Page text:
Posted by: Lisa Hill | March 6, 2018

2018 Ockham New Zealand Book Awards shortlist announced

Updated 17/4/18 to include a new review:

Well, I am surprised.  The 2018 Ockham New Zealand Book Awards shortlist has been announced and Catherine Chidgey’s The Beat of the Pendulum isn’t on it.  Here’s the announcement from their website:

In the contest for the $50,000 Acorn Foundation Fiction Prize, University of Canterbury Professor of English Patrick Evans’ novel Salt Picnic vies with debut writer Annaleese Jochems’ Baby, Wellington lawyer Brannavan Gnanalingam’s Sodden Downstream, and novelist and creative writing teacher Pip Adam’s The New Animals. “We have selected four novels that directly confront and ask questions of both the world and the reader,” says the category judging convenor Jenna Todd. “These authors are pushing at the edges of what is possible in fiction in a style that’s both engaging and brave.”

They were looking for ‘engaging and brave’ and didn’t include The Beat of the Pendulum?   See my review here.

Acorn Foundation Fiction Prize:

  • The New Animals by Pip Adam (Victoria University Press)
  • Salt Picnic by Patrick Evans (Victoria University Press), see my review
  • Sodden Downstream by Brannavan Gnanalingam (Lawrence & Gibson), see my review
  • Baby by Annaleese Jochems (Victoria University Press)

So as it turns out, I have read only one two of the shortlist.  My review of  Sodden Downstream is here, and Salt Picnic is on my TBR on my wishlist to win but maybe not enough people will ‘get it’ for that to happen.

I couldn’t muster enough interest in the other two to track down a copy.

You can read about the shortlists for the other categories here and there are reviews of other longlisted books here.

The winners will be announced at a ceremony on May 15 2018, held as the first public event of the Auckland Writers Festival.


  1. Lisa, stuff happens! My book ‘Return to Moscow’ that you reviewed so enthusiastically last year – thank you again – has not been shortlisted or even longlisted for a single Australian book award. I have given up the cost of entering any more. My last throw of the dice will be the ACT Book of the Year award. As I live here and have won this award twice in the past, ‘Return to Moscow’ might at least be longlisted! Regards, Tony Kevin.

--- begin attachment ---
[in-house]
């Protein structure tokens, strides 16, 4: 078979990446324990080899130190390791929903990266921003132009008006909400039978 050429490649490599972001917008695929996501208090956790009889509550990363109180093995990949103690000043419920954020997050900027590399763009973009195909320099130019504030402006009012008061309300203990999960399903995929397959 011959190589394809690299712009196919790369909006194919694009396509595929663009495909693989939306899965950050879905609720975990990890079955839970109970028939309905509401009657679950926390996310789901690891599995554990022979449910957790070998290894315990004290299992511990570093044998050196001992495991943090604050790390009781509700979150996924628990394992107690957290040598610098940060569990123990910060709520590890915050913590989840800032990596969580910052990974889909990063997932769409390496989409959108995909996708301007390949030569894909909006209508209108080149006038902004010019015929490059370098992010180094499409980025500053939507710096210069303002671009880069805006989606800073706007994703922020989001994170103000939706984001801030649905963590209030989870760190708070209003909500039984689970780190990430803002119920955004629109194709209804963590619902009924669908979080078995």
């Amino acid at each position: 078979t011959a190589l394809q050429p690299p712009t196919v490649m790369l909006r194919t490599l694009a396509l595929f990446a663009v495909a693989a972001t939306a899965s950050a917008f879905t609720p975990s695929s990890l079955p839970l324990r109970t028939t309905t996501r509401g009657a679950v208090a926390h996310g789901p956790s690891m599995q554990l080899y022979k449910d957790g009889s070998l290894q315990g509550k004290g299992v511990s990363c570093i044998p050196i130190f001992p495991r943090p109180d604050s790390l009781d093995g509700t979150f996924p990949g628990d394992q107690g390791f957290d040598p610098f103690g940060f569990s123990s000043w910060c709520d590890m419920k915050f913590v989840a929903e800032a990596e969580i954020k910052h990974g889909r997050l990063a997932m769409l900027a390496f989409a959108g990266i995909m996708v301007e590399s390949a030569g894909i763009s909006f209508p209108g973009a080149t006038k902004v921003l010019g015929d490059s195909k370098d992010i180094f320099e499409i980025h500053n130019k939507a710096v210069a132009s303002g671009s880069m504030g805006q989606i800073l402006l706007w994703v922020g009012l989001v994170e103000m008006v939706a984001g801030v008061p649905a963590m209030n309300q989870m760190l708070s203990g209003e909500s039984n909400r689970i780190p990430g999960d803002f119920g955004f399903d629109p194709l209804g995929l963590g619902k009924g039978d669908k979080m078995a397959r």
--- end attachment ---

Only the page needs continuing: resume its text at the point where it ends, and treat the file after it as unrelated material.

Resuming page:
• It’s very frustrating. In this case, I think the composition of the judging panel has something to do with it. Any panel that has a bookseller on it is always at risk of favouring popular fiction at the expense of less sellable literature.
      But your book, well, it’s swimming against a tide. I hope that at least the ABC and other journos who report on Russia are reading it!


  2. X-Mrs Legend has already expressed interest in Beat. This weekend I loaned my daughter half a dozen new Oz books for her dystopian book club and xML grabbed Terra Nullius. But I’ll buy Beat next time I’m at the bookshop and then see if I can talk her into notes for a review.


    • Nooo, don’t do that, I posted it to you late last week!


      • Of course! Embarrassing that I’ve let you see how poorly my short term memory works. I’ll check the PO tomorrow afternoon – I have half day off to.make up for yesterday’s stupid WA-only public holiday.


        • You don’t like public holidays? I’m a big fan of them myself:)


          • They’re ok to catch up with family but I don’t get anything done! Ordinary people take an hour off work but I often have to take a couple of days to make sure I’m home for any appointment booked in advance.


            • I don’t like public holidays much myself – now I’m retired anyhow! All those working people get in the way of our lovely quiet weekdays!! I just want them to get back to work where they should be, earning money to look after ME in my old age!! (Just joking.)

              Seriously though, you may have read only one Lisa, but that’s one more than I have. As for guessing what’s on shortlists, I don’t even try. I have assumptions that what might be there, but I’m rarely strongly surprised because it’s all so subjective in the end, and shortlists are so short. Not being shortlisted among 5 or 6 books is no indication of not being worth reading.


              • That’s true about shortlists, but I am very disappointed about the Chidgey book. It is so innovative, and so contemporary in its concerns. It really does deserve to be widely read.


            • I think they add joie de vivre to ordinary life… seriously. Even if you love your work, it’s like a gift to have a day off every now and again, a day that is a bonus, to use as you please. It can be unifying too … families get together at Christmas and Easter, friends celebrate New Year, and even people like us who are not interested in sport engage in a bit of frivolity on Melbourne Cup Day.


              • I know what you mean, but truck drivers, miners, police don’t get public holidays. So when we have a day off and have stuff to do, working days are better.


  3. […] Salt Picnic is third in Patrick Evans’ ‘Janet Frame’ trilogy, and IMO, it is definitely the best.  I have previously read and reviewed Gifted and The Back of his Head and appreciated Evan’s witty and provocative sense of humour.  But though Salt Picnic has mildly comic moments, it’s entirely different in tone and the narrative tension makes it a more compelling novel.  It’s been shortlisted for the 2018 Ockham New Zealand Award for Fiction. […]


  4. […] The Beat of the Pendulum didn’t get a mention… My post about the shortlist is here, and you can see my review here and there are reviews of other longlisted books […]


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